A women pushes a stroller along a tree-lined street in...

A women pushes a stroller along a tree-lined street in Southampton last summer. Credit: Tom Lambui

Public LIPA will save money for good use

Michael Menser and Lisa Tyson made a convincing case for why the Long Island Power Authority should be made into a fully public utility, including the projected cost savings of up to $75 million per year and the democratic input that the Community Stakeholder Board will offer to ratepayers [“Make LIPA a fully public utility?”, Opinion, Feb. 20].

The savings can pay for transitioning our power grid to renewable energy and hardening our transmission facilities against the increase in powerful storms and floods that will result from climate change.

A public LIPA will also have more incentive to pursue measures to reduce electric consumption as part of the international effort to reduce carbon emissions to avoid the deadliest rises in global temperatures. The additional funds can also help ensure that the workers who take care of our power grid are fairly and competitively compensated as we make this transition.

Given the costs of these necessary initiatives and mandates, there simply is no room to pay for PSEG’s corporate profits and large executive compensation packages. It is time to end the failed public-private partnership that has been foisted upon ratepayers for too long. Give the power to the people!

— Michael Brady, Kings Park

Bill would help LI curb plastic waste

Long Island’s impending waste management crisis includes a large amount of single-use plastic packaging that cannot be effectively recycled [“DEC: Covanta violated law,” News, Feb. 28]. In 2018, 35.7 million tons of plastic were produced in the United States. That number is expected to double over the next 20 years.

On its own, recycling is not a viable solution. Only 5% to 6% of plastic waste is actually recycled. New York can lead the nation in curbing the flow of plastic waste and holding plastic producers responsible.

The proposed Packaging Reduction and Recycling Infrastructure Act will reduce the amount of plastic waste produced, while saving taxpayers money and protecting our health and environment.

The bill requires that corporations reduce plastic packaging by 50% over the next 12 years. Remaining packaging will need to be 70% recyclable. The bill prohibits 15 toxic chemicals, including PFAS (a large, complex group of synthetic chemicals), phthalates, bisphenols, lead, mercury and formaldehyde from being used in plastic packaging.

Companies will be held responsible for the costs of disposing of the plastic waste that they create. With this bill, we can decrease the amount of plastic waste produced, decrease plastic in our streets and waterways, and help to decrease toxic pollution in our environment.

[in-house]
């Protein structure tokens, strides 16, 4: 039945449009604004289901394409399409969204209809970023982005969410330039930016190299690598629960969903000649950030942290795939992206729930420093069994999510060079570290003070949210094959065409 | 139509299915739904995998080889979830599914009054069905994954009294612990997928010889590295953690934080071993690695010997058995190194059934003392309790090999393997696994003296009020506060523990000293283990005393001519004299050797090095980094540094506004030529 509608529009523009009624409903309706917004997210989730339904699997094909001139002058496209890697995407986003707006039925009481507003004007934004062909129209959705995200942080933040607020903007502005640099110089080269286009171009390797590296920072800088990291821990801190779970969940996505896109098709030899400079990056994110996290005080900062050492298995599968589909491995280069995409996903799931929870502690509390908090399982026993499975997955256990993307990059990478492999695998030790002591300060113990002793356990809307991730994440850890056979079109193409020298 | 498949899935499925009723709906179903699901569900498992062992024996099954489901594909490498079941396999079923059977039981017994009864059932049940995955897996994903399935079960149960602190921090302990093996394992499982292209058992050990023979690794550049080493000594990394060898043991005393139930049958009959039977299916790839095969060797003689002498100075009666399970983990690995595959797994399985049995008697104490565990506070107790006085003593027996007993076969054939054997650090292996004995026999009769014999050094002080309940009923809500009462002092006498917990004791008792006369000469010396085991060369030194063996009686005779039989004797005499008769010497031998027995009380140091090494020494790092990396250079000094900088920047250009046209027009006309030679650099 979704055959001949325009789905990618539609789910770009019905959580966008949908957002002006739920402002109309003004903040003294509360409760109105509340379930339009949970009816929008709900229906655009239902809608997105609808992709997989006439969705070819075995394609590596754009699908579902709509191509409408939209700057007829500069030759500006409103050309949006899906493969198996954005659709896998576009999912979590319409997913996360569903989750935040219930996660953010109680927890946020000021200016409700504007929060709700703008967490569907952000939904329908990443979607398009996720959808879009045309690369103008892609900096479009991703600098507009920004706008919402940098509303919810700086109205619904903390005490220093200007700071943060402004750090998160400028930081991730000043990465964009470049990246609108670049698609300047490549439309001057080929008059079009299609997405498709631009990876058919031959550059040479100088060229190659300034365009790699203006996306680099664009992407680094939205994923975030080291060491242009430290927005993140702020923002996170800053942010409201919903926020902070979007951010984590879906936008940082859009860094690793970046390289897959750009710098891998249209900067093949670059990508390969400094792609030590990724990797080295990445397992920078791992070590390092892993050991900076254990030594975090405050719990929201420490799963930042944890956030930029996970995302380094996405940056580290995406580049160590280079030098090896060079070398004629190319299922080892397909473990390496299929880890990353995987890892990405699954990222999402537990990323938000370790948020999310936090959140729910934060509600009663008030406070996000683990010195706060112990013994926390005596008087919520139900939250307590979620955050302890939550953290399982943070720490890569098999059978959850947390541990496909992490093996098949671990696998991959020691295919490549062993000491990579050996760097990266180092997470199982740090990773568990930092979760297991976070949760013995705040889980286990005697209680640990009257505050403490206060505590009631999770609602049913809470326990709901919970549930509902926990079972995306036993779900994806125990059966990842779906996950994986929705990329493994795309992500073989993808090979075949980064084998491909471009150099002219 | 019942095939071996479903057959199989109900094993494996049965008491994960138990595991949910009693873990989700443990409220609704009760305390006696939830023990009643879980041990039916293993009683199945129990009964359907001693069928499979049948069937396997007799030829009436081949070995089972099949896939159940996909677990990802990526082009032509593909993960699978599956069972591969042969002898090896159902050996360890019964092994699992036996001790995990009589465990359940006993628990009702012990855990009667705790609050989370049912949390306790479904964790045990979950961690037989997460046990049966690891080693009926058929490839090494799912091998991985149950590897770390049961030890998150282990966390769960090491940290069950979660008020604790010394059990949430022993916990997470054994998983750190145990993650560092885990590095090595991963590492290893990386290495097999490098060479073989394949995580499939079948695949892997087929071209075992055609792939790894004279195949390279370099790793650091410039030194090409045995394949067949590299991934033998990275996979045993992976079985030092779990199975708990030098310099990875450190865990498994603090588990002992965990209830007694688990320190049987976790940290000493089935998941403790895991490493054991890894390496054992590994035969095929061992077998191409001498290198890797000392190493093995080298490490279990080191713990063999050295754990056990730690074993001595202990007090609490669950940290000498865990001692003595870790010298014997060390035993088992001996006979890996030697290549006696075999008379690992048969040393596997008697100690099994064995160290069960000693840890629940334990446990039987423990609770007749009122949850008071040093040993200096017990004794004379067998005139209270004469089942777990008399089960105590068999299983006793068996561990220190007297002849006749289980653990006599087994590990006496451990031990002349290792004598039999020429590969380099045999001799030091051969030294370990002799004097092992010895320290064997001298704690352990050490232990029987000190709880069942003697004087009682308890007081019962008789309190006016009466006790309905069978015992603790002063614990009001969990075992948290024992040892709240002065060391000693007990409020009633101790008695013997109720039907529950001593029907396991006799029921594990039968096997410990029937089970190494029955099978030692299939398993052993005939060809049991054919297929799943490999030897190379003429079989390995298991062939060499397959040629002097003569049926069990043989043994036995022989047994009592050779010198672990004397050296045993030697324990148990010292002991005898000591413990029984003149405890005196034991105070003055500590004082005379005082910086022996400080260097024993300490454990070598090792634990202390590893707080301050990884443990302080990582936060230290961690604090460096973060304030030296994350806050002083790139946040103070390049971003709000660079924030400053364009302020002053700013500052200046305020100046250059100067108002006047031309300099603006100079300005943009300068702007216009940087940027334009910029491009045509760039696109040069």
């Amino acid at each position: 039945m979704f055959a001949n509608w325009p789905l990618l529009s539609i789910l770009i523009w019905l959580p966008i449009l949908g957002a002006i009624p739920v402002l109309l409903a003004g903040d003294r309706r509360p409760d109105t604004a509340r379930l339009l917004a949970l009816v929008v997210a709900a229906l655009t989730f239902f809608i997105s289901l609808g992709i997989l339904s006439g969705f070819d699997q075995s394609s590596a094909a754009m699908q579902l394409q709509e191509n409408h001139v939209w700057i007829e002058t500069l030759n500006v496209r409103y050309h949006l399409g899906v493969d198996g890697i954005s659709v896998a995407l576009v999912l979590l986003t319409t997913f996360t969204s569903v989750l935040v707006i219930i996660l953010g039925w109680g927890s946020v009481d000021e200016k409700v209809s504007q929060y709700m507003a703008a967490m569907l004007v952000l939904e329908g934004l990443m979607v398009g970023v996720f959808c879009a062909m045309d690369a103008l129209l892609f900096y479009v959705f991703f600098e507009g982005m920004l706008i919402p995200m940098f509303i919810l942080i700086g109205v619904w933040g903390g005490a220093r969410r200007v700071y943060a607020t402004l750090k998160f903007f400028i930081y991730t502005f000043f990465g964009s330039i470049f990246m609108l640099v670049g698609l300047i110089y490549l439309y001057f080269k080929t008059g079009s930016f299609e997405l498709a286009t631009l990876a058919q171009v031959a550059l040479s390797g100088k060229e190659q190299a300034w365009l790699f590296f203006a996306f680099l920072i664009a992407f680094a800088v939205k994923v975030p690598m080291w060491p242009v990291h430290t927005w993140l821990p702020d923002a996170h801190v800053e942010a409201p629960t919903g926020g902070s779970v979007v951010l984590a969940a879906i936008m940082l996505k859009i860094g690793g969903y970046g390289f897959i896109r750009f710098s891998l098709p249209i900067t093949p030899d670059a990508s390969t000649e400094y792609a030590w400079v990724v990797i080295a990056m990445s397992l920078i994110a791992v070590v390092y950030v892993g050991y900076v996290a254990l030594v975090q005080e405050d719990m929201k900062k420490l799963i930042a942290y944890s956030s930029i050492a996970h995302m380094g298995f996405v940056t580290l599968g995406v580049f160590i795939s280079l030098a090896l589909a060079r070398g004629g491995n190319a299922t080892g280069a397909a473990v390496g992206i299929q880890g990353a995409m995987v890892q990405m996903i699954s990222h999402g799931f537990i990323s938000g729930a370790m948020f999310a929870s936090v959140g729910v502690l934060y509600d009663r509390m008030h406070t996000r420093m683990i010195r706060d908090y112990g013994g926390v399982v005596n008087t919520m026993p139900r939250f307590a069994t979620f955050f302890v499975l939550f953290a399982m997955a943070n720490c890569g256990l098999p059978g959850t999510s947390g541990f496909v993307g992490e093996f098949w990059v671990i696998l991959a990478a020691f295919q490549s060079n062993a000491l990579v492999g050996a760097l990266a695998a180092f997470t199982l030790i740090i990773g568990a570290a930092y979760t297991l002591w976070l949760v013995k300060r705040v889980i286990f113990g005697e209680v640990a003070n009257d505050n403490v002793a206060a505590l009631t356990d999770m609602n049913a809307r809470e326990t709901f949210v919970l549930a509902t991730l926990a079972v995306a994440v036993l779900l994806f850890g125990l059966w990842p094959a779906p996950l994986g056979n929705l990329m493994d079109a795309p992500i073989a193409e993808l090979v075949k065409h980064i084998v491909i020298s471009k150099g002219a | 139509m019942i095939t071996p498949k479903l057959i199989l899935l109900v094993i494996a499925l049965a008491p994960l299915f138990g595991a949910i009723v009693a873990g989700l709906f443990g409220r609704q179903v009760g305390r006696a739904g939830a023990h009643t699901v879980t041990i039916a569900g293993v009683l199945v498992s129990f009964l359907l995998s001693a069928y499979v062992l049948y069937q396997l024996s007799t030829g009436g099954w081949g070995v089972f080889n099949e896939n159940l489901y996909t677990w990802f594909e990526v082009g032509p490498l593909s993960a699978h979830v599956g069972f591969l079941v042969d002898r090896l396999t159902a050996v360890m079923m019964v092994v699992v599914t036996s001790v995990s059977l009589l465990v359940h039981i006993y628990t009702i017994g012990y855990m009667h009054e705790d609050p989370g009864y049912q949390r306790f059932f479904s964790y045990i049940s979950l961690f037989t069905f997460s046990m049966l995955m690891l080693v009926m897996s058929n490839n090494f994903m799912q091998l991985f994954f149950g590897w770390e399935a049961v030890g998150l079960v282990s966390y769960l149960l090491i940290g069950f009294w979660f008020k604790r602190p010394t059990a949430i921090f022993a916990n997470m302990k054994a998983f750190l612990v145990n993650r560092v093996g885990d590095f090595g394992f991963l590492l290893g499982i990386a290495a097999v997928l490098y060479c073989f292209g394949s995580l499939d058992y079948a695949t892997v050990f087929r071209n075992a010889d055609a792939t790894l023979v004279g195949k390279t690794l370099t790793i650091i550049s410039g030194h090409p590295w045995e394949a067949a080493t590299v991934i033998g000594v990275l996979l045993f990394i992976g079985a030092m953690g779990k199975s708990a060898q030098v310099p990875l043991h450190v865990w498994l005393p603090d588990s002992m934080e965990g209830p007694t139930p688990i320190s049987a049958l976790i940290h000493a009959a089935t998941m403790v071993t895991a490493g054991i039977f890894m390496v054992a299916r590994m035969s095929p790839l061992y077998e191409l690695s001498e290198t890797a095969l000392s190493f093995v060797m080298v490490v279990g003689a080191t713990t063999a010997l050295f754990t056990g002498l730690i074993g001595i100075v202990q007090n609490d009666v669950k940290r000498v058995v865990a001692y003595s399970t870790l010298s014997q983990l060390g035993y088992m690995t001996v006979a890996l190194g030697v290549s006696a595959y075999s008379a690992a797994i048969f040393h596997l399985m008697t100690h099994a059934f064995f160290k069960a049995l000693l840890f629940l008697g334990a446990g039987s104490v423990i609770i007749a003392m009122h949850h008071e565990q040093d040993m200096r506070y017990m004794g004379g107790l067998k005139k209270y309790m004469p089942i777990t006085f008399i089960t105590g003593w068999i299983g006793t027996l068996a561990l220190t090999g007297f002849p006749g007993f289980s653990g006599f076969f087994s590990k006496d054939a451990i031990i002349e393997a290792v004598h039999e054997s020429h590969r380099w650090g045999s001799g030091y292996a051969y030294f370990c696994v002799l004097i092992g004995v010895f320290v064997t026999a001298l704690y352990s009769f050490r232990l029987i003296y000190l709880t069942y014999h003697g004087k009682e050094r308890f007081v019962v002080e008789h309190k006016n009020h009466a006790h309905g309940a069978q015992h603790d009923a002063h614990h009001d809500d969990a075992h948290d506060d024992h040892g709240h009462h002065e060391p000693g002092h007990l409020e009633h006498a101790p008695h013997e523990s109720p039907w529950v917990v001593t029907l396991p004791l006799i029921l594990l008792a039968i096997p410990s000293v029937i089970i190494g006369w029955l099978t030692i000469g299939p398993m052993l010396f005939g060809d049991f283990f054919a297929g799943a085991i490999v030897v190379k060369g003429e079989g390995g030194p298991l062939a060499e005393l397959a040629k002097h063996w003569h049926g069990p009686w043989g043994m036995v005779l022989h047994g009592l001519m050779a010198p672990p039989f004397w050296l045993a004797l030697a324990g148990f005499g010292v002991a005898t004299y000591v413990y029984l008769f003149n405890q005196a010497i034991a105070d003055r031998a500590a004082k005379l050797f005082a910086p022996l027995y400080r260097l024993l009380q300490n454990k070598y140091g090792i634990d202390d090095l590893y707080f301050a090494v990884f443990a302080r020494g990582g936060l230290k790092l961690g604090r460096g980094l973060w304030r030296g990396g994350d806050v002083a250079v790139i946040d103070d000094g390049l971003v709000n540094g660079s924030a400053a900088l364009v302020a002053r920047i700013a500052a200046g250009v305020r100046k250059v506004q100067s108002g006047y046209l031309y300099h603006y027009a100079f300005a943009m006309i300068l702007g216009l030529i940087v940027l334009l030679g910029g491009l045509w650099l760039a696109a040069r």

— Jennifer Vogt, East Northport

These finance classes let kids be consumers

I taught the deaf for the state BOCES and New York City Board of Education for 20 years. My mainstream students took the regular Economics 101 course mandated for one term in state and city high schools [“Class on managing cash,” News, Feb. 27]. For special-education students, we taught a consumer economics course.

Economics 101 is not practical or relevant to today’s high school students. This course taught economic systems, theories and politics. Consumer economics was much more practical in its approach in teaching banking, investing, shopping, gambling and everyday aspects of economics as a consumer, not a theorist.

Economics 101 must be useful for today’s students, also including financial fraud, which has become prevalent.

— Edward Marlatt, Mattituck

Planting trees is nice, but at what price?

To offset climate change, Gov. Kathy Hochul wants to plant trees for shade [“Planting a grand idea,” Editorial, Feb. 25]. Nice idea but complicated and costly. Once a tree is planted, it must be irrigated twice a week to survive, and even mature trees need irrigation during the periods of drought we have experienced. At the same time, our water authority is concerned about the declining water levels in our aquifers and stress on water supply infrastructure.

In addition, pruning trees is an expensive service necessary for proper growth. Also, beech trees provide a shady habitat and food for wildlife. But trees killed by leaf disease must be cut down and disposed of, a costly expense. And then they need to be replaced by disease-resistant trees. Trees that fall from a storm also have to be cut and disposed of.

Our village is supporting Suffolk County’s program of acquiring undeveloped treed parcels for permanent preservation. Our village also has a system of regulations aimed at preserving trees. Both are in line with the governor’s tree initiative.

Hopefully, the governor will also provide municipalities with funding for tree maintenance and/or a shared services system to provide necessary tree maintenance.

— Doug Dahlgard, Head of the Harbor

The writer is mayor of Head of the Harbor.

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